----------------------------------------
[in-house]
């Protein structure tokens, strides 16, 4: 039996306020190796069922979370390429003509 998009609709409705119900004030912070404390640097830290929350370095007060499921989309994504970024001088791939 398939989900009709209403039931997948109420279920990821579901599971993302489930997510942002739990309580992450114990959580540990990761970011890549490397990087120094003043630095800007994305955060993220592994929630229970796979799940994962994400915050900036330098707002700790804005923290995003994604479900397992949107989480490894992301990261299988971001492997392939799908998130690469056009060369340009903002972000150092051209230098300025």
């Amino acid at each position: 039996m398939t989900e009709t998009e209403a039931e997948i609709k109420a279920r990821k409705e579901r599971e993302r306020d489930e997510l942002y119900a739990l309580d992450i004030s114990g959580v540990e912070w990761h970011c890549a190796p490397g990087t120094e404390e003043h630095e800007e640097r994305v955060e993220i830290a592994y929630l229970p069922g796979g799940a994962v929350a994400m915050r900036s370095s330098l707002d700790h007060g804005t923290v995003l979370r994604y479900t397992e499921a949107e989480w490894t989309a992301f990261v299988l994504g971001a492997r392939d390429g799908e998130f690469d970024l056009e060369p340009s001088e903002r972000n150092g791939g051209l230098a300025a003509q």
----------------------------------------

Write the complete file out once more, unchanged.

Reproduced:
[in-house]
């Protein structure tokens, strides 16, 4: 039996306020190796069922979370390429003509 998009609709409705119900004030912070404390640097830290929350370095007060499921989309994504970024001088791939 398939989900009709209403039931997948109420279920990821579901599971993302489930997510942002739990309580992450114990959580540990990761970011890549490397990087120094003043630095800007994305955060993220592994929630229970796979799940994962994400915050900036330098707002700790804005923290995003994604479900397992949107989480490894992301990261299988971001492997392939799908998130690469056009060369340009903002972000150092051209230098300025």
């Amino acid at each position: 039996m398939t989900e009709t998009e209403a039931e997948i609709k109420a279920r990821k409705e579901r599971e993302r306020d489930e997510l942002y119900a739990l309580d992450i004030s114990g959580v540990e912070w990761h970011c890549a190796p490397g990087t120094e404390e003043h630095e800007e640097r994305v955060e993220i830290a592994y929630l229970p069922g796979g799940a994962v929350a994400m915050r900036s370095s330098l707002d700790h007060g804005t923290v995003l979370r994604y479900t397992e499921a949107e989480w490894t989309a992301f990261v299988l994504g971001a492997r392939d390429g799908e998130f690469d970024l056009e060369p340009s001088e903002r972000n150092g791939g051209l230098a300025a003509q």